The vaccination effort represents Biden’s attempt to launch America back into its global problem-solving role. Biden and his team have repeatedly argued that when it comes to confronting the most vexing challenges of the 21st century — from the coronavirus to climate change — the world’s democracies have better answers than autocracies.
Speaking Thursday from Tregenna Castle Resort in Cornwall, Biden cast the vaccination initiative as both a moral responsibility and “in America’s self-interest.”
“We know that raging covid-19 in other countries holds back global growth, raises instability and weakens governments,” Biden said. “And as we’ve seen in the United States, with the evidence clearer day by the day, the key to reopening and growing economies is to vaccinate your people.”
Some health experts, however, warned that the initiative will be insufficient for a global population of more than 7.7 billion.
“The G-7 commitment to share 1 billion vaccine doses in the next year is a good step forward, but by itself will not be nearly enough,” said Krishna Udayakumar, director of the Duke Global Health Innovation Center.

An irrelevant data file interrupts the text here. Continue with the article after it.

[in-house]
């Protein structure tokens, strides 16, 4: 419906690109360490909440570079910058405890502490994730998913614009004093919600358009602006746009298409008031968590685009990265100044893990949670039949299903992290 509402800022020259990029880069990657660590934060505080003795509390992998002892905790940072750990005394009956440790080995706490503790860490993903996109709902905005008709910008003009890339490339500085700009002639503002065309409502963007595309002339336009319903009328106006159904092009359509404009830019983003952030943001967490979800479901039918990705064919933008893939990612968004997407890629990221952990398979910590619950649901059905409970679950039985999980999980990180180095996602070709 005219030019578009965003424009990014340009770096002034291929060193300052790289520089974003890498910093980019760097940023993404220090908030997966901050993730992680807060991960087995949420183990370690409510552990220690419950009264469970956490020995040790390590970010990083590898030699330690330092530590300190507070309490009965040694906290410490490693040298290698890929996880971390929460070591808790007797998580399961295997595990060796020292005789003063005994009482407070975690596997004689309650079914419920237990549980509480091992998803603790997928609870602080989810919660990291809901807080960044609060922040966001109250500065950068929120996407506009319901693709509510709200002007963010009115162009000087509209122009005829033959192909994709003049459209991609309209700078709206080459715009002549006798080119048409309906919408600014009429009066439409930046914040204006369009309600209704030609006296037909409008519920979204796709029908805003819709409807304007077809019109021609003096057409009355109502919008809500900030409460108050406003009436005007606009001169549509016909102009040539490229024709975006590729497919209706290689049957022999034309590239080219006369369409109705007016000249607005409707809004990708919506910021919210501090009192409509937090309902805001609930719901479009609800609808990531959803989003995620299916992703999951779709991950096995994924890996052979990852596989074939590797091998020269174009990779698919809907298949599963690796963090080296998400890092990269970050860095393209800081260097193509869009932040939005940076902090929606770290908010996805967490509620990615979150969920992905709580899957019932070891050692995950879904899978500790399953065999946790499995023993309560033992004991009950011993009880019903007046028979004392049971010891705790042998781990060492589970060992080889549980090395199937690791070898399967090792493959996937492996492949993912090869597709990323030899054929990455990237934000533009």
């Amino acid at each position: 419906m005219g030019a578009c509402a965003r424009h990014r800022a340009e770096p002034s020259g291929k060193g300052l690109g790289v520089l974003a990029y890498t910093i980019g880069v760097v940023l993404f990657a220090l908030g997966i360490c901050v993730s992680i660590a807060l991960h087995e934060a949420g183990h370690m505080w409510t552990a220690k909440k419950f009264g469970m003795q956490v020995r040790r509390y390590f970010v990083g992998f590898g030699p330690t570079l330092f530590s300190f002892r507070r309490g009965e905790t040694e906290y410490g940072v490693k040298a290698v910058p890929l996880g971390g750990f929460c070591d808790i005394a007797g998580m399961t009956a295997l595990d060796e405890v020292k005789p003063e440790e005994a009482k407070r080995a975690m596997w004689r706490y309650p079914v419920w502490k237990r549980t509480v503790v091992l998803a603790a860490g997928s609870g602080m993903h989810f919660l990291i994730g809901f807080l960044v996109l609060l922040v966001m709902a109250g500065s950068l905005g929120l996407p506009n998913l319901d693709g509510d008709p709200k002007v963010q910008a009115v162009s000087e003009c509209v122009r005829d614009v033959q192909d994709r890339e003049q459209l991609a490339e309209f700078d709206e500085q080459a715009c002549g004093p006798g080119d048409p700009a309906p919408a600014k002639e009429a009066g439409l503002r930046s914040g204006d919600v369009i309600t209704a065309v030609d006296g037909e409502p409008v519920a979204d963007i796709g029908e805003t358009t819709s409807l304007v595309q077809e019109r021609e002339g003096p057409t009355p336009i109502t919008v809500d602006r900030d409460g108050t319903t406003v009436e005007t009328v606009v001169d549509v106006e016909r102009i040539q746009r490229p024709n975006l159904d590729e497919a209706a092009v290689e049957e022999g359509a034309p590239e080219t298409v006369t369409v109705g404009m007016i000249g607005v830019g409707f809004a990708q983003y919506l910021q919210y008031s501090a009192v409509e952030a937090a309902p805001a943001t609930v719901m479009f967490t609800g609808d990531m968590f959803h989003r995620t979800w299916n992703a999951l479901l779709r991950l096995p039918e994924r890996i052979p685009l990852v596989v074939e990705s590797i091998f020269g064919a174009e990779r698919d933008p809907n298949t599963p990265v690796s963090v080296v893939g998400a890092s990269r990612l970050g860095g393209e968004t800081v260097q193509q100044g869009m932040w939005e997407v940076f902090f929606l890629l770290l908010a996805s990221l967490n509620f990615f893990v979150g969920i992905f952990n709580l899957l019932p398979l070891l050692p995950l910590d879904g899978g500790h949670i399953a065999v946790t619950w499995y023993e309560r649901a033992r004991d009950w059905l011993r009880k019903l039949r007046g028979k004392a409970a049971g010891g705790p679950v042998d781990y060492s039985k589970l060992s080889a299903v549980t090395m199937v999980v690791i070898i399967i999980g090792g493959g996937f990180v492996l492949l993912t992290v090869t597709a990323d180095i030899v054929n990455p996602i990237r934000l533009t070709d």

“While the donation pledges are the biggest to date, which we should acknowledge, what we need is a comprehensive global vaccination strategy, not piecemeal pledges,” Udayakumar said. “We will continue to see humanitarian disasters like in India and Brazil until we get more aggressive in our global vaccination strategy.”
But in taking the lead in the global vaccine effort, Biden sought to assuage some of the concerns about the reliability and stability of the United States as a global partner and ally, concerns that had long been building but had accelerated under Trump.
“What President Biden needs to do is show consistency, credibility in U.S. promises,” Heather A. Conley, senior vice president for Europe, Eurasia, and the Arctic at the Center for Strategic and International Studies, said in a phone call with reporters.
Conley noted that alliances with the United States “were fraying for quite some time under previous American presidents,” and said Biden’s challenge is now to tangibly demonstrate to other nations that the United States understands the benefit of working together.
“That is something that has to be proven to them,” she said. “They will not accept any promises of that. It has to be proven.”